Over the twenty and twenty five year period, Australian shares outdid the other asset classes in performance at both the lowest and the highest marginal tax rate ( Russell ASX report f, 2011, 1). Over a period of twenty years shares made a return on investments of 11.2% p.a and 9.0% in the lowest and highest marginal tax rate respectively and over the twenty five year period it earned a return of 11.1% p.a and 8.9% p.a in the lowest and highest tax rate respectively ( Russell ASX report f, 2011, 1).

On the other hand investments in direct property earned a return of 9.2% in the lowest marginal tax rate and 7.7% in the highest tax rate making it the second highest return over the twenty year period. In the twenty five year period it made a return of 10.5% p.a and 8.8% p.a respectively while still maintaining the second highest return over other asset classes ( Definition of Funds, 2011, 7).

Explain the impact of taxation and gearing upon the relative performance of shares and direct property over the long term

According to a research study findings by Russell Investments and the Australian Stock Exchange show that tax makes a notable significance to the final outcome of various investment options available to investors. Australian bonds as well as cash investments are greatly influenced by personal taxation ( Russell ASX report, 2011, 1)a.

Also considered are superannuation calculations. Superannuation is a program intended to cater for an individual’s retirement in Australia. It is a payment made regularly in to a fund by an employee intended to cater for a future pension ( Superannuation, 2011, 1). The report by Russell Investments and ASX shows that investing in superannuation is a good avenue as it provides several and significant tax advantages to individuals compared to investing outside the superannuation (KPMG, 2010, 3). Due to the many advantages of franking credits, there has been less significance on personal taxation in Australian shares return ( Russell ASX report b, 2010, 1).

Also noted in the study by Russell Investments and ASX shows that at the lowest marginal tax rate, tax credit acquired from imputation of an individual’s dividend translates to a greater after tax return (Elsen 2007, 4).

A reduction of the impact of personal taxation on Australian Real Estate Investment Trust returns has been due to tax deferral of a determined portion of the trust distribution ( Russell g, 2010, 7)

The result of personal taxation on investment in direct property has also been of less significance as a result of capital gains tax discounting rule ( Russell, 2010, 7). Expenses on direct property has been deducted from taxation has an impact on personal taxation ( Russell ASX report, 2011, 1).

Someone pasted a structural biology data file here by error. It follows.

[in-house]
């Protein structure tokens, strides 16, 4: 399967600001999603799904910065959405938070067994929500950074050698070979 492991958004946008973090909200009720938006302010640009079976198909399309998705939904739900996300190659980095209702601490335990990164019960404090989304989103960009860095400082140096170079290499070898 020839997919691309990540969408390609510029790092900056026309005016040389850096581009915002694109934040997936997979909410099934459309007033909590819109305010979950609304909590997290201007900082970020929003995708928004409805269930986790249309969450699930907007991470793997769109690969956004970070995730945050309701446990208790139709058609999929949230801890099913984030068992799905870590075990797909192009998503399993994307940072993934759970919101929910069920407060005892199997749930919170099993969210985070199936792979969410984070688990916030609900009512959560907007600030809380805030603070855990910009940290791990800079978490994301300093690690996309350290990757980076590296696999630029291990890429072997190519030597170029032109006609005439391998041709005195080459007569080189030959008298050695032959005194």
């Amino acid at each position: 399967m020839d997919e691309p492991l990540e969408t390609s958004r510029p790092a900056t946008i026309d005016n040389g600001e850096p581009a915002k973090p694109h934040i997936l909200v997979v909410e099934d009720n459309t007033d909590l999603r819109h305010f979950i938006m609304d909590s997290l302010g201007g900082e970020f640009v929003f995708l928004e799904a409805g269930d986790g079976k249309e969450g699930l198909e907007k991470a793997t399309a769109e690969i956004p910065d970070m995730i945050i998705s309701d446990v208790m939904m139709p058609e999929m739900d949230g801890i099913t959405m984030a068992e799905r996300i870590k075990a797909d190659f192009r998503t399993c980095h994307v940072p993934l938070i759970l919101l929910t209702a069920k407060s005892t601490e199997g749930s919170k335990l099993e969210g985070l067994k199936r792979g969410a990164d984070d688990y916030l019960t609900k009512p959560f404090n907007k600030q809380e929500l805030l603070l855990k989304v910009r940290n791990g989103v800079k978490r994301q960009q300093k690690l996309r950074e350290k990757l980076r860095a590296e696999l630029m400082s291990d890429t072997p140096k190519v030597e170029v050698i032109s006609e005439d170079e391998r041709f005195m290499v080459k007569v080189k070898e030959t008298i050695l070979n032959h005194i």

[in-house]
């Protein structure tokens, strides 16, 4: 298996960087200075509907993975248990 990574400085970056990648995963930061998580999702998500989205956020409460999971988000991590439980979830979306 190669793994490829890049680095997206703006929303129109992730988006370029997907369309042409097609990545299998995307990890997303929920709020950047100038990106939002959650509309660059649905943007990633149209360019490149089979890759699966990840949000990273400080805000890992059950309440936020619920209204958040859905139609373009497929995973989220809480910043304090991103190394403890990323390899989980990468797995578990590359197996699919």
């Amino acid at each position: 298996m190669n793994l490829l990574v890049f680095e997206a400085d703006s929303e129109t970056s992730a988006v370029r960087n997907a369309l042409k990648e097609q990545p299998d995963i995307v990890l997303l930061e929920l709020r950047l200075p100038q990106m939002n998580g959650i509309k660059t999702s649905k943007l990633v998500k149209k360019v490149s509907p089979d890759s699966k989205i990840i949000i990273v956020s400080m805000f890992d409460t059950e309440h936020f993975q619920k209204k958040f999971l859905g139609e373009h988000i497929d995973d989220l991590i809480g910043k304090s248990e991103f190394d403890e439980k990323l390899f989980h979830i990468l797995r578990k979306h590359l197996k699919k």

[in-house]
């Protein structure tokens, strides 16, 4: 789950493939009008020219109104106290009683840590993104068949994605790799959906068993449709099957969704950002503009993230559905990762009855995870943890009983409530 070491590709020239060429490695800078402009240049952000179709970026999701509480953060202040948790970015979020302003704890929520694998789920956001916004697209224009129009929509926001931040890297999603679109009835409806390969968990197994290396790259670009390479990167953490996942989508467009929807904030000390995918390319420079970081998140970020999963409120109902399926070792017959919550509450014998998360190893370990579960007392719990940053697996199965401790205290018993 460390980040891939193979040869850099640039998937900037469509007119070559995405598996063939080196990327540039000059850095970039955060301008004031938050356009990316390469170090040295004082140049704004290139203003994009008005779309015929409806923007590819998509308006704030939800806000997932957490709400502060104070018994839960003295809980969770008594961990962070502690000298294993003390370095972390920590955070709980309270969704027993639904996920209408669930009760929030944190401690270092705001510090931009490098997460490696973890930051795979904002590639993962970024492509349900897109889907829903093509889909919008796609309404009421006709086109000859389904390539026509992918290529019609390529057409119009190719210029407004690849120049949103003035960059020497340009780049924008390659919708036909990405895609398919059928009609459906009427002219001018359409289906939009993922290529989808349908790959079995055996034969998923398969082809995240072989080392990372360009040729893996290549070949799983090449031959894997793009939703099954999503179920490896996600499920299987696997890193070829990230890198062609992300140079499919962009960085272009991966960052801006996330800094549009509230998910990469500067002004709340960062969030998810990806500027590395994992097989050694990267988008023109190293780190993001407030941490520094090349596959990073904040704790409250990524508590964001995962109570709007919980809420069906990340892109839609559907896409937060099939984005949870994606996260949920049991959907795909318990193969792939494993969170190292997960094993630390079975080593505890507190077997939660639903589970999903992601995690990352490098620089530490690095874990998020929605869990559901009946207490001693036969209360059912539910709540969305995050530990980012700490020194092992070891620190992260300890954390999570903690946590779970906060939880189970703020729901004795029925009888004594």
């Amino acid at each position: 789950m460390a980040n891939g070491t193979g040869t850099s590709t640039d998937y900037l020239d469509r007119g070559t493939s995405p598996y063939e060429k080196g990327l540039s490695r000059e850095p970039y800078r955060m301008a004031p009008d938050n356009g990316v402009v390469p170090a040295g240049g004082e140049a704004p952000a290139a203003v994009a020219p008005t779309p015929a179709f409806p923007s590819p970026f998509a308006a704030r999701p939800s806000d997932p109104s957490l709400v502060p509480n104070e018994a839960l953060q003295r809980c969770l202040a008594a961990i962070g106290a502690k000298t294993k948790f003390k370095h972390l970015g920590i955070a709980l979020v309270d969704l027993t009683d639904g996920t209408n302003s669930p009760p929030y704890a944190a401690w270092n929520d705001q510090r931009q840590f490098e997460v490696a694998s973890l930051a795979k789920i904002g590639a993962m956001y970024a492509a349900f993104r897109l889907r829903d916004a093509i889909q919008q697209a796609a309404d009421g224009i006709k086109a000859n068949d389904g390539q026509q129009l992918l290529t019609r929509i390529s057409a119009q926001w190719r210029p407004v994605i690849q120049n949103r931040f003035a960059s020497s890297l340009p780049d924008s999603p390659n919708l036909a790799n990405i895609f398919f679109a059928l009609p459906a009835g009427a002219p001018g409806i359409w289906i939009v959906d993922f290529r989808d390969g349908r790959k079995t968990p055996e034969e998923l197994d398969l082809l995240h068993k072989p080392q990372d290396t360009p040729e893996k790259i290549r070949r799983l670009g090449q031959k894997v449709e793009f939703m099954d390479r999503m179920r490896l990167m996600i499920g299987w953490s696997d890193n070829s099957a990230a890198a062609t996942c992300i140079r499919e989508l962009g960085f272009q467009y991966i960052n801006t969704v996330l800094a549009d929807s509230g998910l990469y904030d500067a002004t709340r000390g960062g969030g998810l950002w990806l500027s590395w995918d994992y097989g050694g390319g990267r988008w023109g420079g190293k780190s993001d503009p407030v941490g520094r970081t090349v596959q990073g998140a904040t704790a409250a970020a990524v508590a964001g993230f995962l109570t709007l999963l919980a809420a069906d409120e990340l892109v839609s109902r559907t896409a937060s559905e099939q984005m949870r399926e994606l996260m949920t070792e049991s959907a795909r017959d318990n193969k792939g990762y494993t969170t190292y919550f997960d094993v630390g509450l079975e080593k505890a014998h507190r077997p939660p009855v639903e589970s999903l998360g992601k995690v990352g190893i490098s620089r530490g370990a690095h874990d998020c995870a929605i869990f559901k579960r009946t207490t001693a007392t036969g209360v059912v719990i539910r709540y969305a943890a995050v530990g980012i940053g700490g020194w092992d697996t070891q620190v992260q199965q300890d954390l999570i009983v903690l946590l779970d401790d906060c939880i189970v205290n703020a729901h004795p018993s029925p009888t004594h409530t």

Discuss reasons why some individuals strongly prefer direct property over shares and whether these can be supported by facts

Whether to invest in shares or direct property has been an argument in Australia for a long time. A recent study by ASX shows that 41% of Australians own shares either directly or indirectly. This is further encouraged by the government initiative, of compulsory superannuation guarantee in the year 1992 ( Russell ASX e, 2011, 4).

Investors in property argue that property is better as it is more stable compared to shares and also has a great chance to grow and achieve great returns on investments. Those who invest in shares argue that shares and funds make a better investment owing to the potential for growth, flexibility and liquidity.

ASX estimates that over six million Australians own shares either directly or indirectly through avenues like managed funds (ASX, 2008, 1). In some instances it is the professional financial adviser who introduces investments in shares to a client as an investment strategy but it is the reverse in direct property investing.

One common thing that drives investments in direct property is the perception that property is safer and a less vulnerable option. The global financial crisis proved that not even the property market is immune to risks (Russell ASX report g , 2011, 4).

Whereas many investors are undecided over which option to invest in, it has slowly emerged that shares are more volatile compared to other asset classes and this is a direct opposite of the property market.

Investing in property

Many prefer to invest in the property market because of the perception that it has some level of stability. This perception emanates from the notion that since property is not traded everyday there is less speculation hence reduced volatility. This is rebutted by the fact that the market is continually influenced by external factors that affects pricing (IFSA, 2007, 3).